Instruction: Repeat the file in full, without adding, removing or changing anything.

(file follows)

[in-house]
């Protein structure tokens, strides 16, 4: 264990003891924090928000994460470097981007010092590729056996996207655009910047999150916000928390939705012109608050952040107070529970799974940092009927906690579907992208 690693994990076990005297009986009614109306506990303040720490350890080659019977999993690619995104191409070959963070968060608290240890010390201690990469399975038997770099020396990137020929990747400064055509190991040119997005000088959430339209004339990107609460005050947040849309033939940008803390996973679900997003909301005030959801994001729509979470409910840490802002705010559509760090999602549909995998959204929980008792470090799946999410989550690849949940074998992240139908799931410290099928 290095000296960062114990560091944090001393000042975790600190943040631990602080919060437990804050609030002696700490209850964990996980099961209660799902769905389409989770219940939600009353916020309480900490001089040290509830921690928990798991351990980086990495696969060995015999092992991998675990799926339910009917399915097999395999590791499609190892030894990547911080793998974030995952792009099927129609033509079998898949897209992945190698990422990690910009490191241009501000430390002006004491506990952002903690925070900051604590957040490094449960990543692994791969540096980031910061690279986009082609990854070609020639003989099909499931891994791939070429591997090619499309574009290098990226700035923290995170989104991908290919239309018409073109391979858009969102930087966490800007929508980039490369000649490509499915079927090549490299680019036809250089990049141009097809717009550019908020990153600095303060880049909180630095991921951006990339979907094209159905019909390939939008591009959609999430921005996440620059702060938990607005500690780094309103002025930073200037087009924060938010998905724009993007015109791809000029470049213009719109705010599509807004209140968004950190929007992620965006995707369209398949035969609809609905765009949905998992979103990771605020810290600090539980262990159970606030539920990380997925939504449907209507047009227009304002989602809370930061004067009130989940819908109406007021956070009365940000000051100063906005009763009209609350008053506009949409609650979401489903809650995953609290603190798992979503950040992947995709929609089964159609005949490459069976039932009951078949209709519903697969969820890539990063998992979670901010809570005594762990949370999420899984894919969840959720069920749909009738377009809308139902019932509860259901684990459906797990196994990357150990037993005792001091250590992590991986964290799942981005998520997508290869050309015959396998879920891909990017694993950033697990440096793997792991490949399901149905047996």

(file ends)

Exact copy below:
[in-house]
């Protein structure tokens, strides 16, 4: 264990003891924090928000994460470097981007010092590729056996996207655009910047999150916000928390939705012109608050952040107070529970799974940092009927906690579907992208 690693994990076990005297009986009614109306506990303040720490350890080659019977999993690619995104191409070959963070968060608290240890010390201690990469399975038997770099020396990137020929990747400064055509190991040119997005000088959430339209004339990107609460005050947040849309033939940008803390996973679900997003909301005030959801994001729509979470409910840490802002705010559509760090999602549909995998959204929980008792470090799946999410989550690849949940074998992240139908799931410290099928 290095000296960062114990560091944090001393000042975790600190943040631990602080919060437990804050609030002696700490209850964990996980099961209660799902769905389409989770219940939600009353916020309480900490001089040290509830921690928990798991351990980086990495696969060995015999092992991998675990799926339910009917399915097999395999590791499609190892030894990547911080793998974030995952792009099927129609033509079998898949897209992945190698990422990690910009490191241009501000430390002006004491506990952002903690925070900051604590957040490094449960990543692994791969540096980031910061690279986009082609990854070609020639003989099909499931891994791939070429591997090619499309574009290098990226700035923290995170989104991908290919239309018409073109391979858009969102930087966490800007929508980039490369000649490509499915079927090549490299680019036809250089990049141009097809717009550019908020990153600095303060880049909180630095991921951006990339979907094209159905019909390939939008591009959609999430921005996440620059702060938990607005500690780094309103002025930073200037087009924060938010998905724009993007015109791809000029470049213009719109705010599509807004209140968004950190929007992620965006995707369209398949035969609809609905765009949905998992979103990771605020810290600090539980262990159970606030539920990380997925939504449907209507047009227009304002989602809370930061004067009130989940819908109406007021956070009365940000000051100063906005009763009209609350008053506009949409609650979401489903809650995953609290603190798992979503950040992947995709929609089964159609005949490459069976039932009951078949209709519903697969969820890539990063998992979670901010809570005594762990949370999420899984894919969840959720069920749909009738377009809308139902019932509860259901684990459906797990196994990357150990037993005792001091250590992590991986964290799942981005998520997508290869050309015959396998879920891909990017694993950033697990440096793997792991490949399901149905047996």